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The Best Books of 2014? Debut/Lesser Known Authors

Last week I posted: The Best Books of 2014?: Authors We Know and Love

This week it is time for the debut authors. 

Here are the 2014 releases that caught my eye:


 You Disappear

You Disappear by Christian Jungersen

Five words from the blurb: teacher, accident, tumor, fraud, brain

You Disappear investigates brain injuries, free-will and what makes up our true self. Scientific research is wrapped up in a compelling psychological drama, packed with twists. You Disappear was originally published in Denmark, but will be available in English for the first time next year. 

We Used to Be Kings

We Used to Be Kings by Stewart Foster

Five words from the blurb: boy, madness, 1970s, free, space

We Used to be Kings is the story of a young boy’s descent into madness. It promises to be funny and heartbreaking, whilst also letting us reminisce about the 1970s. 

The Giraffe's Neck

The Giraffe’s Neck by Judith Schalansky

Five words from the blurb: biology, teacher, Darwin, climate, depopulation

A wonderfully cruel central character? A husband’s obsession with breeding ostriches? A biology teacher educating children about evolution and climate issues? Sounds like a fantastic mix of ideas!

When Mr Dog Bites

When Mr Dog Bites by Brian Conaghan

Five words from the blurb:  Tourette’s, year, live, swearing, stressed

This book is described as a cross between The Curious Incident of the Dog in the Night-Time and My Sister Lives on the Mantelpiece, but with Tourette’s. I haven’t read a book containing a character with Tourette’s before so I’m interested to see how it’s handled. 

Black Moon

Black Moon by Kenneth Calhoun

Five words from the blurb: stopped, sleeping, panic, desperation, gift

Black Moon describes a world without sleep. It is such a simple concept, but it sounds like it will be a wonderfully compelling read.

The Night Guest

The Night Guest by Fiona McFarlane

Five words from the blurb:  psychological, battle, unequal, particular, women 

This book has been getting more advance praise than any other 2014 release. The hype for this book is going to explode soon. I’m looking forward to finding out how a simple story about two women living together can cause so many people such excitement!

Tristano: A Novel

Tristano by Nanni Balestrini

Five words from the blurb: computer, re-sorts, novel, lovers, destiny

Balestrini isn’t a debut novelist, but he isn’t very well known in the UK. Tristano is an experimental novel which was first published in Italy in 1966. It is comprised of  ten chapters, each with the fifteen pairs of paragraphs. These are then randomly ordered in each copy of the printed book; meaning that no reader has the same experience. I’m not sure it will work, but I’m intrigued to find out!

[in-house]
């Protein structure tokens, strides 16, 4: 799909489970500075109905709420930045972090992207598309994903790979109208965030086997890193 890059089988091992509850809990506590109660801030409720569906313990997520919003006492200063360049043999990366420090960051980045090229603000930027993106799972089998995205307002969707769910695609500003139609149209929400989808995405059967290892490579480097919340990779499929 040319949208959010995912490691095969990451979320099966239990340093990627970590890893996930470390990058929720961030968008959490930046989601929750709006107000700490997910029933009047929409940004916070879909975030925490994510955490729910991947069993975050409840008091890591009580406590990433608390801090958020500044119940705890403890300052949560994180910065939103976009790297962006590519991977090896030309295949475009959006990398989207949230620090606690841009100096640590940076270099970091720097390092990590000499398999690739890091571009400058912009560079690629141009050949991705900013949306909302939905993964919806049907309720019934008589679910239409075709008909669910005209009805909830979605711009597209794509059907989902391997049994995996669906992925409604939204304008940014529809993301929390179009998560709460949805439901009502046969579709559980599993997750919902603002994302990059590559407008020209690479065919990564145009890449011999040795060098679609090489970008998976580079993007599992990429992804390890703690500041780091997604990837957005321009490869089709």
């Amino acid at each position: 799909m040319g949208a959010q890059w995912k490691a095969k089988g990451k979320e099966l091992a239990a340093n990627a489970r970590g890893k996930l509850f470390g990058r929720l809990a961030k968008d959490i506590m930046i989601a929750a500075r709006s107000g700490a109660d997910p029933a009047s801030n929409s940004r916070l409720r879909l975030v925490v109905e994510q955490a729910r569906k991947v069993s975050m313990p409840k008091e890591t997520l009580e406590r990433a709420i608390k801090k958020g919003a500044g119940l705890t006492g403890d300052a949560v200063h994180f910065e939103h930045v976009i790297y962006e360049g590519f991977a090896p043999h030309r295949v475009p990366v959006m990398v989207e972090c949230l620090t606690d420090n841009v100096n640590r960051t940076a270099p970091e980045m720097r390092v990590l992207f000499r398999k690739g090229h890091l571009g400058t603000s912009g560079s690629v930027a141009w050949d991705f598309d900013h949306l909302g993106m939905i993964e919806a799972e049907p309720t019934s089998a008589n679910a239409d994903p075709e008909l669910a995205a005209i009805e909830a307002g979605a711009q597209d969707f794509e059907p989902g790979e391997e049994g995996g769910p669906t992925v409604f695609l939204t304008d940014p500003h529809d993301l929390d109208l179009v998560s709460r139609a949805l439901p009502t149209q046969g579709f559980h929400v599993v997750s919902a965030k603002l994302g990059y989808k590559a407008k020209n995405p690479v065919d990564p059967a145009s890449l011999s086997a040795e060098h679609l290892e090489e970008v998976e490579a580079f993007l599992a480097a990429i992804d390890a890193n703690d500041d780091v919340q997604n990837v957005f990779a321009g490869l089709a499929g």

Look Who's Back

Look Who’s Back by Timur Vermes

Five words from the blurb: Hitler, 2011, YouTube, viral, star

Hitler reappearing in 2011 and becoming a YouTube star? It’s such a mad idea! I really need to know why so many German people loved this book!

Other books to look out for:

Above by Isla Morley

The Year of the Rat by Clare Furniss

The Wives of Los Alamos by TaraShea Nesbit

The Year of the Rat by Clare Furniss

 A Song for Issy Bradley by Carys Bray

Gretel and the Dark by Eliza Granville

The Kept by James Scott

The Bear by Claire Cameron

The Visitors by Rebecca Mascull


Do you like the sound of these books?

Which 2014 books are you looking forward to?


12 replies on “The Best Books of 2014? Debut/Lesser Known Authors”

I have been trying to make my 2014 wish list all about series and books by favourite authors because I am running out of room! Debuts will have to be for e-readers and the library, but I haven’t given much thought to them yet!

Kailana, It is great to hear that you’ve already discovered so many books you are running out of room! I hope you manage to squeeze in a few debuts as they are often the best 🙂

I’m hearing about a lot of these for the first time, but I will say that the Jungersen book is quite good. I read the first book Jungersen had translated into English — The Exception — and liked it a lot, and the advance copy I read of You Disappear was pretty good. Really interesting.

Jenny, I hadn’t heard anything about the Jungersen – I just picked it out of the catalogue as I thought it sounded interesting. It is great to hear that my hunch is correct and you enjoyed it. I look forward to trying it.

I love this post Jackie. Debut authors; must be thrilling for them too to have their book appear in a blog.
The one that caught my eye is You Disappear. And needless to say the Hitler one too. Read the synopsis on amazon and sounds like a good laugh. The author seems to have pulled it off for the German public.

I love that you take 5 words from the blurb. It is a great, fast way to see if you’re interested in the book or not. And your list is great too. I like discovering lesser known books.

Of those I’m looking forward to both ‘We Used to be Kings’ and ‘The Night Guest’. I haven’t really looked at next year’s debut titles in too much detail yet though one I quite fancy the sound of is Jason Hewitt’s ‘The Dynamite Room’. Also Brian Payton’s ‘The Wind is Not a River’ seems like it might be worth a look (though the US and UK covers give wildly different impressions of what kind of book it will be! Literary War Fiction or Epic Romance?).

David, I hadn’t heard of ‘The Dynamite Room’. Thanks for drawing it to my attention! I’m not sure about ‘The Wind is Not a River’ – I’m not a big fan of war fiction or epic romance so it would have to have some amazing reviews before I gave it a try. Let me know if it turns out to be good 🙂

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